Conor O’Rourke is a freelance writer and translator living in Berlin. His work has been published on Matador Network, Serious Eats, Sprudge, and others. Follow him on Instagram @whatupconor.
We’re living in a new world of travel, which means we’re looking for new destinations and new ways to find places to stay. Airbnb is one of the most popular booking platforms for travellers, and for the first time in a decade, they’ve launched their biggest change yet.
The new tools help travellers find unique homes and provide more options for longer stays.
“The way people travel has changed forever. We’re introducing the biggest change to Airbnb in a decade,” said Brian Chesky, CEO and Co-Founder of Airbnb.
Millions of people are now more ﬂexible about where they live and work. But travel search has been the same for 25 years—you enter a location and dates into a search box. Most of us can only think of a few dozen cities to type into the search box, but there are Airbnbs in 100,000 towns and cities worldwide.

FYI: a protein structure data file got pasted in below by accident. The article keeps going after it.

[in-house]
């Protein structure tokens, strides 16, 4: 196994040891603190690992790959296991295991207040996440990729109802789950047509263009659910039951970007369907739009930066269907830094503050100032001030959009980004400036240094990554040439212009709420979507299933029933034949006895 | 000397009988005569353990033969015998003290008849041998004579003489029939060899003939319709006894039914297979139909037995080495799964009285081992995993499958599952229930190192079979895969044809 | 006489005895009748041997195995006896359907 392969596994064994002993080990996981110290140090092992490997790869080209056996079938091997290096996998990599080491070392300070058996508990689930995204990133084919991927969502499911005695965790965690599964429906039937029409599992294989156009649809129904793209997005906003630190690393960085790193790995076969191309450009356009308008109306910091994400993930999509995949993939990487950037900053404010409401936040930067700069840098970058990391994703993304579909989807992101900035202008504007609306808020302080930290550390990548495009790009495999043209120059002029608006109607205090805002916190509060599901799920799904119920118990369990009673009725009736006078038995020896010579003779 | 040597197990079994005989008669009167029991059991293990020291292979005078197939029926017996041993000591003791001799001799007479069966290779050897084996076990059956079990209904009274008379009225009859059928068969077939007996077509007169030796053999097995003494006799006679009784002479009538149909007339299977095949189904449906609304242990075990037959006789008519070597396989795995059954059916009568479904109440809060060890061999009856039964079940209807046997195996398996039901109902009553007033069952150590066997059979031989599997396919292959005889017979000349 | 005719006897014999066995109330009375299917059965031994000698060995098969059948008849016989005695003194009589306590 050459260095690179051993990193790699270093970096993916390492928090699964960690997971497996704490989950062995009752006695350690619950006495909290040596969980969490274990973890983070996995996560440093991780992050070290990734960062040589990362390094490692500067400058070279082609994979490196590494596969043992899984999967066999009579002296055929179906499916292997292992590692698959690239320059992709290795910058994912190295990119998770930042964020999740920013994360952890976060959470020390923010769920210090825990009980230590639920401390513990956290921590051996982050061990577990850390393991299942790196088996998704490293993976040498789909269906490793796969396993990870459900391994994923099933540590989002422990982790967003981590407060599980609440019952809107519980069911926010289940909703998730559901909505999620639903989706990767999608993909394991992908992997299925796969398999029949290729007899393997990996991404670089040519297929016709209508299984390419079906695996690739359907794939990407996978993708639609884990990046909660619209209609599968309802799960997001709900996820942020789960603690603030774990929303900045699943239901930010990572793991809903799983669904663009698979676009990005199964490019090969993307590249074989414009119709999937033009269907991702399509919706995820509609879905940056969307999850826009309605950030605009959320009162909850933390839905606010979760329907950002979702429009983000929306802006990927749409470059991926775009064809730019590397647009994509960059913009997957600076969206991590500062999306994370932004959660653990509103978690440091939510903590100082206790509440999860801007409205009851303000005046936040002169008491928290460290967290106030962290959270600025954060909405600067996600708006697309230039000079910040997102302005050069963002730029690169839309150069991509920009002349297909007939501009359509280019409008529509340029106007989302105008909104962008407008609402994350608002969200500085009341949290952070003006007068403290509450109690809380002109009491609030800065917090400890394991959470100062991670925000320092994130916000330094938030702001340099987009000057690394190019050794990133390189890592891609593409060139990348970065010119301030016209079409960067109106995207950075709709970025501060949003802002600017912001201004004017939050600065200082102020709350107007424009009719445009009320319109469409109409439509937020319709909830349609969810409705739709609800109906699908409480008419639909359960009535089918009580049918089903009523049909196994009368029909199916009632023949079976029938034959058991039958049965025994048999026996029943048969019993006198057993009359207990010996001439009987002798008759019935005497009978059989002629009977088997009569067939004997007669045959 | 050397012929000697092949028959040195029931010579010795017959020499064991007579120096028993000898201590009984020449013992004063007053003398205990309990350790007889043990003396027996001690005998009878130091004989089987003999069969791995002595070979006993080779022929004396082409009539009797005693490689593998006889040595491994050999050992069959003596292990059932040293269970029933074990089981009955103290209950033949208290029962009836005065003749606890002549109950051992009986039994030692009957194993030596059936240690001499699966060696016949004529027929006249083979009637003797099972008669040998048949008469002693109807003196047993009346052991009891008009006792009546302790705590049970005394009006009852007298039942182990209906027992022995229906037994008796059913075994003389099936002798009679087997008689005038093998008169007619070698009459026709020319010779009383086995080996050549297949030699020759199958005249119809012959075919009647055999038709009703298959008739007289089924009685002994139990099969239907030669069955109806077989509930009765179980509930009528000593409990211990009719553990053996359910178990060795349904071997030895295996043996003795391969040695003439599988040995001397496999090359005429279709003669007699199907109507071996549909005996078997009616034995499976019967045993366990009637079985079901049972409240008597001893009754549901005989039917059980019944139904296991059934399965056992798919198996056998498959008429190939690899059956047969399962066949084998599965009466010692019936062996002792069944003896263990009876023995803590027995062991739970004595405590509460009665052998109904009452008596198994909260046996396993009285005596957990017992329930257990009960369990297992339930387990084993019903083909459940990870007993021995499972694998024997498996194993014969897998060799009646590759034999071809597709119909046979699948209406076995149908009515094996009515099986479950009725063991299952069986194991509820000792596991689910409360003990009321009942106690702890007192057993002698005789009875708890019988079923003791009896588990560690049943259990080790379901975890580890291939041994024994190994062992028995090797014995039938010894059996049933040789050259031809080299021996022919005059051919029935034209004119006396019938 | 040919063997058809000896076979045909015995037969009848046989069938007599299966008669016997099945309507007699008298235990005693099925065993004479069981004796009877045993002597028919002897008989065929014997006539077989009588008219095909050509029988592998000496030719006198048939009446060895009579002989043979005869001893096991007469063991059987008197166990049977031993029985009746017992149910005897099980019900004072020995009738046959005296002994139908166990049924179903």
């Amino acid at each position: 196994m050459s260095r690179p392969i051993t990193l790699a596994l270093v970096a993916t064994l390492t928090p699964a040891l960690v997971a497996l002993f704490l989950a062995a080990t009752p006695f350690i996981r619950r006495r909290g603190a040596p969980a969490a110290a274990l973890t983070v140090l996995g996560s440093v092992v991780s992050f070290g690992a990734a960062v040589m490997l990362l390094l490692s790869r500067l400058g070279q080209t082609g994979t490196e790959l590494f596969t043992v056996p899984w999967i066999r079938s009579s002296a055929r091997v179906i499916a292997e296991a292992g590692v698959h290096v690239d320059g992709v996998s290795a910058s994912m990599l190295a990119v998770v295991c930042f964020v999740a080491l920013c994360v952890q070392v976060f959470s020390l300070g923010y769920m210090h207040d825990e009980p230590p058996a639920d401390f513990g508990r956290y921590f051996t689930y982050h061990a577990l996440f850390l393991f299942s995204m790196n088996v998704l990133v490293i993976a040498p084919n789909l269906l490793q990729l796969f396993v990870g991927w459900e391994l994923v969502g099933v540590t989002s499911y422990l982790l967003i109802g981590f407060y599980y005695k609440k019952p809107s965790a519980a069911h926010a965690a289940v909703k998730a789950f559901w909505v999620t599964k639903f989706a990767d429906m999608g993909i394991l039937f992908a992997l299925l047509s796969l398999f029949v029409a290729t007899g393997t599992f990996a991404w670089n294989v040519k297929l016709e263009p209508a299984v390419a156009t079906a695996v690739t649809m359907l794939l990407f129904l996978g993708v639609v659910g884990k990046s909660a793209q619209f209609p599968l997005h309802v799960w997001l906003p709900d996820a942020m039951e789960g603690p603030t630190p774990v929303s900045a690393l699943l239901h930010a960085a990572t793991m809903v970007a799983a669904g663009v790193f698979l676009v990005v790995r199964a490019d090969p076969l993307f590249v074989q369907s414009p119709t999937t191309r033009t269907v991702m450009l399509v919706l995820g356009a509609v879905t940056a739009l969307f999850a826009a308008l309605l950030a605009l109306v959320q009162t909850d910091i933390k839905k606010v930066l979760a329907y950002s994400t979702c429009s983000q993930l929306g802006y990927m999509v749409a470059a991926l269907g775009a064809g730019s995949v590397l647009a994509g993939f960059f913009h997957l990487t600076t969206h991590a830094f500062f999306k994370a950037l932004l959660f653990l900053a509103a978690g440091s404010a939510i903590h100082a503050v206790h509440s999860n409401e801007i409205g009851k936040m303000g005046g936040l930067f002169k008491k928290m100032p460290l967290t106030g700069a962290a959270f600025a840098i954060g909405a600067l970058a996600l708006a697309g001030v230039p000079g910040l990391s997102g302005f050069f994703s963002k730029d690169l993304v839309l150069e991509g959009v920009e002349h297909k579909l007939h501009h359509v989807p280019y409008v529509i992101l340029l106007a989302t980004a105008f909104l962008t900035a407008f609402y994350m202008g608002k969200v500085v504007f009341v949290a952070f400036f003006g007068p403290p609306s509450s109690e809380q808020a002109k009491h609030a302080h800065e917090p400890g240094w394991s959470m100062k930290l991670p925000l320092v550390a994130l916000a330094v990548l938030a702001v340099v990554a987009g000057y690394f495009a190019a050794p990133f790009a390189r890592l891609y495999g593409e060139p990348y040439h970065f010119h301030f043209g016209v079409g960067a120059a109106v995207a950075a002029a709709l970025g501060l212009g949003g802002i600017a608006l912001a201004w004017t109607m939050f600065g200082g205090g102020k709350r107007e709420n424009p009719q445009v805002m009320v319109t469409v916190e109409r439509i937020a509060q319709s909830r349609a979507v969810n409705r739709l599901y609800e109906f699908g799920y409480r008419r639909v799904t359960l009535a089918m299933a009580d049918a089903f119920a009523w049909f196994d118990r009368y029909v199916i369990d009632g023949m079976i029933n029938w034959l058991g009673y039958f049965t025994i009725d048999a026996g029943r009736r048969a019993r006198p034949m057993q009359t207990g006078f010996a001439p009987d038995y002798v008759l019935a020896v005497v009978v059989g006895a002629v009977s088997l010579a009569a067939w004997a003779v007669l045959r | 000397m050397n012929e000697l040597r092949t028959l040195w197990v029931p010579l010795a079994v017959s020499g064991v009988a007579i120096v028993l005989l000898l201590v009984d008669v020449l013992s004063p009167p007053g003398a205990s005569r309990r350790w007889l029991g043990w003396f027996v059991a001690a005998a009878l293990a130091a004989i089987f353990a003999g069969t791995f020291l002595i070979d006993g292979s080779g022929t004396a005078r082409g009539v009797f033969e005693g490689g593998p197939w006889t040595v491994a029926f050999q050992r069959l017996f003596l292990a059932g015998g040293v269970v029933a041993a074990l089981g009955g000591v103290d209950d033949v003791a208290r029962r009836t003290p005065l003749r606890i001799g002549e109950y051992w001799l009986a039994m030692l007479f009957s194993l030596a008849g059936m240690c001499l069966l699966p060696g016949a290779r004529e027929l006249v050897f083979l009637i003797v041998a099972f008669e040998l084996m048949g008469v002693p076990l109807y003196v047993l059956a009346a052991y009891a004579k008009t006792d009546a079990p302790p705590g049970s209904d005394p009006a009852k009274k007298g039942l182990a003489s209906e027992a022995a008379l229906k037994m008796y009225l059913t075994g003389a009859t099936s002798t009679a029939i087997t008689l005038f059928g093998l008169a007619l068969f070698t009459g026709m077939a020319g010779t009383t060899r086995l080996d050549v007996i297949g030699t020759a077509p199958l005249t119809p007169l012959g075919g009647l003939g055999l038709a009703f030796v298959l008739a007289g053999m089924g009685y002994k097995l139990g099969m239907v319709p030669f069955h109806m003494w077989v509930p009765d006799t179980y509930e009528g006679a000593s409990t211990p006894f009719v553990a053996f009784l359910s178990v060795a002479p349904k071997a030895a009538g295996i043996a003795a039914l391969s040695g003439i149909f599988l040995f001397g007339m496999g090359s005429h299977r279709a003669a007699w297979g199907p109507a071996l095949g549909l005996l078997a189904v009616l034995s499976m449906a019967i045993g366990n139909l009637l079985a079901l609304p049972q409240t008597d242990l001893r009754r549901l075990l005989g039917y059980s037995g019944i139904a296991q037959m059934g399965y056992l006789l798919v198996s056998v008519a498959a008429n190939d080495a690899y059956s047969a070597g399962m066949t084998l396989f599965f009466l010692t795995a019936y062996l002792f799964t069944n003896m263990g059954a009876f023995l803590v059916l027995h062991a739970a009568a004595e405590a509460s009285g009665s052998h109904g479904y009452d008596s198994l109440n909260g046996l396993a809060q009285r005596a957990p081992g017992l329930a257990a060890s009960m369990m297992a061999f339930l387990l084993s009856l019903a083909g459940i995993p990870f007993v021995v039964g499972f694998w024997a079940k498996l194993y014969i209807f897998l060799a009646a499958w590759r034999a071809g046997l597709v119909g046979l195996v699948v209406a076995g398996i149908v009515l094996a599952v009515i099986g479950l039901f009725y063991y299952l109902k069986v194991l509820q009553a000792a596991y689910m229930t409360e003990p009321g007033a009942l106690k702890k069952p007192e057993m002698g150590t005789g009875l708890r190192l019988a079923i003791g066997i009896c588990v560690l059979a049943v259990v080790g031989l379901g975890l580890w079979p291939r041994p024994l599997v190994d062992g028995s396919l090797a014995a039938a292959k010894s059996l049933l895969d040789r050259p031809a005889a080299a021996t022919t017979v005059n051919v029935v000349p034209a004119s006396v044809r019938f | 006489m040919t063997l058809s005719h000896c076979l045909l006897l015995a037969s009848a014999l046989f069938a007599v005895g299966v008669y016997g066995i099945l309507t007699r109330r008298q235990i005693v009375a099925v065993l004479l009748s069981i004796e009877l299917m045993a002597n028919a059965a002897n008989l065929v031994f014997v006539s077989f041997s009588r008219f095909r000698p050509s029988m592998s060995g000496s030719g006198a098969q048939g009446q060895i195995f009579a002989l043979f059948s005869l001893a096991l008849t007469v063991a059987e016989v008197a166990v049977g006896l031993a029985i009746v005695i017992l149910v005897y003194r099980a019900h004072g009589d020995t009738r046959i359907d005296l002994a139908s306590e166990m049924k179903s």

When you open Airbnb, you’re presented with 56 categories that organize homes based on their style, location, or proximity to a travel activity. When you search for a destination, your search results are also organized by categories relevant to that destination. As you view diﬀerent categories, the map intelligently zooms to show you where the homes are located.
Airbnb Categories uses machine learning to analyze titles, written descriptions, photo captions, structured data from Hosts, and reviews from guests. Airbnb’s curation team members review listings and hand-pick featured photos—so if a listing is in the Amazing Pools Category, the ﬁrst photo shows a pool. Then, each category goes through a ﬁnal check to help ensure consistency and photo quality.
The 56 Airbnb Categories include more than 4 million unique homes that are made possible by Hosts all around the world. Airbnb Categories organize homes by what makes them unique, which helps people discover places they wouldn’t have otherwise found. This can help alleviate over-tourism by redistributing travel to new locations beyond the same popular destinations.